Continue reading “#LCHF never fails. Except when it does.”
I’ve been avoiding watching the film OMG GMO because I knew it would be irritating. It did not disappoint. It was misinformed and manipulative on so many levels – I mean, this man dresses up his children in gas marks to walk through a field of GM crops. Children of the corn indeed.
So if you want to learn anything constructive about the GM debate, don’t bother watching this film.
However, it can teach you a bunch of other useful things, as pointed out in a couple of reviews that get it just right.
Continue reading “GMO: Godawful Modus Operandi”
When I first met the Philosophe, one thing that really irritated me about him is one of the things I now most admire him for (and aspire to): his consistency. (If you can’t understand what’s irritating about consistency, just imagine how important it is to logical reasoning, and how frustrating it can be to argue with someone who is completely logical and rational – even when he’s clearly wrong!)
Of course I was probably annoyed by it because it showed up how I – like many of us, I’ll venture – was/am really bad at being consistent, preferring the “freedom” to be fickle to suit my agenda (“What’s that you say? How can I not eat animals for “moral” reasons but have no problem dropping a wad of cash on a pair of sexy leather boots? None of your goddamn business!”).
I was once again reminded of the huge currency of inconsistency recently while listening to an episode of the Stuff You Should Know podcast (while swimming with my waterproof iPod), this one on “How the Paleo Diet Works.” Having both read and written a fair bit on Paleo/LCHF/Banting/Noakes, I found the podcast to be rather superficial (including a by-now predictable misrepresentation of the work of Ancel Keys), but that’s maybe to be expected. It did manage to describe the key principles, namely that humans were evolved to eat and metabolize a particular kind of food, and that kind of food is not what most of us eat today, which is why the world is so fat and sick. Ergo, eating like your hunter-gatherer ancestors is the only to restore health and vitality. To break it down even further, basically don’t eat anything out of a box.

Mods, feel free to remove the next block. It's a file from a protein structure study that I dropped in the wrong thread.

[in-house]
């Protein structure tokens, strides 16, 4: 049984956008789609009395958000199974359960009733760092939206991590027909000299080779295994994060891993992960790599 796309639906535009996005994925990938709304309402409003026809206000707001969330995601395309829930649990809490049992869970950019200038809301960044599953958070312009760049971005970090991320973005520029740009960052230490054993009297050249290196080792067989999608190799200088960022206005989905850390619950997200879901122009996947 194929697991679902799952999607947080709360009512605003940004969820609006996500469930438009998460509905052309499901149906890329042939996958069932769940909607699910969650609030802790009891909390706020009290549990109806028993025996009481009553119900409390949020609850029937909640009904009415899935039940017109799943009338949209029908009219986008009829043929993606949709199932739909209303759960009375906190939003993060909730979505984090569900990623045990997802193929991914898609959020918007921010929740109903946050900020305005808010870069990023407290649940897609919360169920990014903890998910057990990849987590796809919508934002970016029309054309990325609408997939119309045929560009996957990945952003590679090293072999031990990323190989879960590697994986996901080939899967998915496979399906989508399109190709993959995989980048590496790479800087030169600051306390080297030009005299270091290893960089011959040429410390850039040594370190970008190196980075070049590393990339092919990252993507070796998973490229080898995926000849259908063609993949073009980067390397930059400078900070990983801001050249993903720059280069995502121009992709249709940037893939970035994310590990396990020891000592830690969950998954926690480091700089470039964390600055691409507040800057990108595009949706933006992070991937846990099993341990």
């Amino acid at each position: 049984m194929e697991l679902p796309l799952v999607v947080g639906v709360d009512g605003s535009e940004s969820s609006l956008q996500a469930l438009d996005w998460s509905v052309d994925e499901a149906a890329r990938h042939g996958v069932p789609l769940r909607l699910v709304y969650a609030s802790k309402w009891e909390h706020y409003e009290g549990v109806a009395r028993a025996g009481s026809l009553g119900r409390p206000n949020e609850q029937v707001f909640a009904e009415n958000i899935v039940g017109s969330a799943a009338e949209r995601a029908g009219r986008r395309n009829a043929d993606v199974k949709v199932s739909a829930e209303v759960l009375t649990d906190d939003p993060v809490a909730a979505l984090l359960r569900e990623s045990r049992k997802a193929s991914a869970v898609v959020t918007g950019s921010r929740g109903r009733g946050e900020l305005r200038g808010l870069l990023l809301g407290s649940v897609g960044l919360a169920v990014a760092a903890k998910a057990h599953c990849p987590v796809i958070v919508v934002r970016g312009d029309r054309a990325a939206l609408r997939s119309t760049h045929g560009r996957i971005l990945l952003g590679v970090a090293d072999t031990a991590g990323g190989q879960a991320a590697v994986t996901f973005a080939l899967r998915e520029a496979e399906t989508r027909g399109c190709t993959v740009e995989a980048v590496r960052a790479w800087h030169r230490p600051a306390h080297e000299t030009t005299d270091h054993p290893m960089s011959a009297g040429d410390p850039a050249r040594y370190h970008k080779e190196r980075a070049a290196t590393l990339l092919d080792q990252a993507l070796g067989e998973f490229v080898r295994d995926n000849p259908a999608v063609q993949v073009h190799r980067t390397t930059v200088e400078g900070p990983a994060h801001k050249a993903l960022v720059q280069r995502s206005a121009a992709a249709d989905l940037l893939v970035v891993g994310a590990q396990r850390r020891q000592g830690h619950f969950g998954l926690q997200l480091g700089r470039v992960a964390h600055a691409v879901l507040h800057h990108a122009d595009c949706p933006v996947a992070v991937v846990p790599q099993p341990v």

Continue reading “The iPhone, the Bitch and the Bathrobe”
Las Vegas is awesome. There are literally huge women everywhere.
It’s also awesome because this year I got to attend The Amazing Meeting. It’s too much to describe (the Philosophe is doing daily round ups of all the cool stuff). But in summary, between 24-hr access to slot machines, $1 Bloody Marys, and some 65 very clever people talking about very clever stuff, let’s just say my dopamine levels are deliciously high.
About which, some of the talks I’ve so far enjoyed the most have been by Sally Satel and Scott Lilienfeld on the problems with popular misunderstandings of neuroimaging and the abuses of addiction-lingo.
Continue reading “Vegas baby!”
Just a short Public Service Announcement, for anyone who happened to miss it on the Twitters yesterday.
Earlier this month, Tim Noakes said something rather sensible, worth a retweet I thought:
Continue reading “Welcome to intellectual Africa, Nina”
Twitter is wonderful, because it never ceases to entertain. This morning, for example, we woke up to this revelation:
‘Great scientists cherry pick the truth.’ It’s enough to make one’s head hurt. Or to sell a cool couple of t-shirts? (But would people understand that they’re not from The Onion?)
Continue reading “Come cherry pick with me”